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Re: Algorithm for cancelling common factors between two lists of multiplicands

by tlm (Prior)
on Aug 10, 2005 at 02:32 UTC ( #482495=note: print w/replies, xml ) Need Help??


in reply to Algorithm for cancelling common factors between two lists of multiplicands

From looking at the code you have posted I get the impression that you misunderstand the Fisher's Exact Test. What you are computing in your various implementations is only one term of the sum that makes up the FET statistic.

The definition of the FET statistic I'm referring to here is entirely standard (though there is some variability as to whether the one-sided or two-sided version of this sum is used).

The test says, if we assume the null hypothesis (independence between the two categorical variables), what is the probability of getting a sampling that is at least as far from the expected value (under the null hypothesis) as the actual data being tested; unless one of the cells is empty, this formulation entails computing a sum of terms. If you look at the code I posted, I don't compute a single ratio of factorials, but a whole sum of them. The value of this sum can be considerably larger than the value of a single term; in fact it can be 1, depending on the hypothesis being tested and the data at hand.

Update: Here's the relevant passage from the MathWorld page whose formula you cited elsewhere (my emphasis):

To compute the P-value of the test, the tables must then be ordered by some criterion that measures dependence, and those tables that represent equal or greater deviation from independence than the observed table are the ones whose probabilities are added together.

the lowliest monk

  • Comment on Re: Algorithm for cancelling common factors between two lists of multiplicands

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Re^2: Algorithm for cancelling common factors between two lists of multiplicands
by BrowserUk (Pope) on Aug 10, 2005 at 10:13 UTC

    I'm am completely aware that all the other terms need to be calculated in order to determine whether the value is significant. I even mentioned this in 482056.

    And, I guess I could be misusing your code, but when I feed it these values 5 0 4 1, it produces the same output exactly as my "misguided" code. Funnily enough, for those values, it produces the same output as tmoertel's (apparently equally misguided) code.

    Is it only when given the larger set of test values 989 9400 43300 2400 that your special code does something extraordinarily clever that I'm to stupid to understand?

    $T->start( '[5 0 1 4]' ); print Fishers_Exact::fishers_exact( 5, 0, 1, 4 ); $T->stop( '[5 0 1 4]' ); $T->report; $T->start( '[989 9400 43300 2400]' ); print Fishers_Exact::fishers_exact( 989, 9400, 43300, 2400 ); $T->stop( '[989 9400 43300 2400]' ); $T->report; __END__ P:\test>FET-tlm.pl 0.02380952380952380952380952380 1 trial of [5 0 1 4] ( 917us total), 917us/trial 0.9999999999999999999999999999999999999999999999999999999999999999999 999999999999999999999999999999999999999999999999999999999999999999999 999999999999999999999999999999999999999999999999999999999999999999999 999999999999999999999999999999999999999999999999999999999999999999999 999999999999999999999999999999999999999999999999999999999999999999999 999999999999999999999999999999999999999999999999999999999999999999999 999999999999999999999999999999999999999999999999999999999999999999999 99999999999999999999999999999999952665545273822897512768877675 1 trial of [5 0 1 4] ( 917us total), 917us/trial 1 trial of [989 9400 43300 2400] ( 1.353s total), 1.353s/trial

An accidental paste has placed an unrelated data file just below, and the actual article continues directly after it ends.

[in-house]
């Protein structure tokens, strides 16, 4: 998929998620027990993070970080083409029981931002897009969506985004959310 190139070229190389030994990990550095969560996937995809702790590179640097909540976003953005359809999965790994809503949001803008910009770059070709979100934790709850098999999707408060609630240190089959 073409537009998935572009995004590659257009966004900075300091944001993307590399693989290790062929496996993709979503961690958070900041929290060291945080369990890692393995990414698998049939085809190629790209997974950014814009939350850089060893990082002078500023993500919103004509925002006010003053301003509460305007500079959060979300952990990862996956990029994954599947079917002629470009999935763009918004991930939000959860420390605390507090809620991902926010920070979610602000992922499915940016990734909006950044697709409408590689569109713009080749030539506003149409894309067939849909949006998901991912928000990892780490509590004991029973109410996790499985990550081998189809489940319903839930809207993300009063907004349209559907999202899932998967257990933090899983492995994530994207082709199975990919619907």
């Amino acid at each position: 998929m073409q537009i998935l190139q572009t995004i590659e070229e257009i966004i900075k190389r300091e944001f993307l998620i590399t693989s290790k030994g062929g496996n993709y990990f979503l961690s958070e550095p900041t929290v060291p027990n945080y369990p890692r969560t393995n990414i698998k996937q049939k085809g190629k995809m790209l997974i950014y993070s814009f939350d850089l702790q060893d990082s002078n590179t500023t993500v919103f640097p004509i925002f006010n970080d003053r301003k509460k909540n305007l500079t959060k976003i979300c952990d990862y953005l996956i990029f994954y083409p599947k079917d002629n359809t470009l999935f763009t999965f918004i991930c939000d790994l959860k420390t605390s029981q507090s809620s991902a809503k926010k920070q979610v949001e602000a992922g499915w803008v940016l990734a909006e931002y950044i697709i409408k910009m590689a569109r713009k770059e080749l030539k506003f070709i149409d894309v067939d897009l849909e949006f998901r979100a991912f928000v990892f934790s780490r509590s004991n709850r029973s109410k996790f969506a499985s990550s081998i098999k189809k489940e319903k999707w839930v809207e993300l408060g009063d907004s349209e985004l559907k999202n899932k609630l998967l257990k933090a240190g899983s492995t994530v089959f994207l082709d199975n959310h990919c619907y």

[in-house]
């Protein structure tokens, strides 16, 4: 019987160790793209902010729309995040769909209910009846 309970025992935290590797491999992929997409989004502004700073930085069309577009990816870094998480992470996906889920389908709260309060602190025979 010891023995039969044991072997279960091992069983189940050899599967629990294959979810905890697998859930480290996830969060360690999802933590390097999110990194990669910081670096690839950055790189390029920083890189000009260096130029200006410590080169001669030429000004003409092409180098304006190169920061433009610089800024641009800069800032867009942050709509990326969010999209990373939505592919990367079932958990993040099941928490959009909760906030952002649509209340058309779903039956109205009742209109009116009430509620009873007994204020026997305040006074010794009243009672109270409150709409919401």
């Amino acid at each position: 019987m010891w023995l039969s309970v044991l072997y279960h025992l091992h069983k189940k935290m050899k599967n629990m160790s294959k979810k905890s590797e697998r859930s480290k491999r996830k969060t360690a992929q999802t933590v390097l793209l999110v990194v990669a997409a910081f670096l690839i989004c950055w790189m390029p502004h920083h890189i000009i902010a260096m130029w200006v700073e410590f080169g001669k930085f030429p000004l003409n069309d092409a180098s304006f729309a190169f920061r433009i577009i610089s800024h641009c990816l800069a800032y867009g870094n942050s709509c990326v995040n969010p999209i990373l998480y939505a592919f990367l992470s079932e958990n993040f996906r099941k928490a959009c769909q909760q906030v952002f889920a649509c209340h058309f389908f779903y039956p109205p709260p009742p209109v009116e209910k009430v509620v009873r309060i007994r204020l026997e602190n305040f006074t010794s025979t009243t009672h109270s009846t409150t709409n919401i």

Examine what is said, not who speaks -- Silence betokens consent -- Love the truth but pardon error.
    Lingua non convalesco, consenesco et abolesco. -- Rule 1 has a caveat! -- Who broke the cabal?
    "Science is about questioning the status quo. Questioning authority".
    The "good enough" maybe good enough for the now, and perfection maybe unobtainable, but that should not preclude us from striving for perfection, when time, circumstance or desire allow.

      Of course our results will match in those rare cases in which the FET sum happens to contain only one term.

      Silence betokens consent

      Not necessarily ;-) .

      the lowliest monk

        Of course our results will match in those rare cases in which the FET sum happens to contain only one term.

        Care to try and explain that?


        Examine what is said, not who speaks -- Silence betokens consent -- Love the truth but pardon error.
        Lingua non convalesco, consenesco et abolesco. -- Rule 1 has a caveat! -- Who broke the cabal?
        "Science is about questioning the status quo. Questioning authority".
        The "good enough" maybe good enough for the now, and perfection maybe unobtainable, but that should not preclude us from striving for perfection, when time, circumstance or desire allow.

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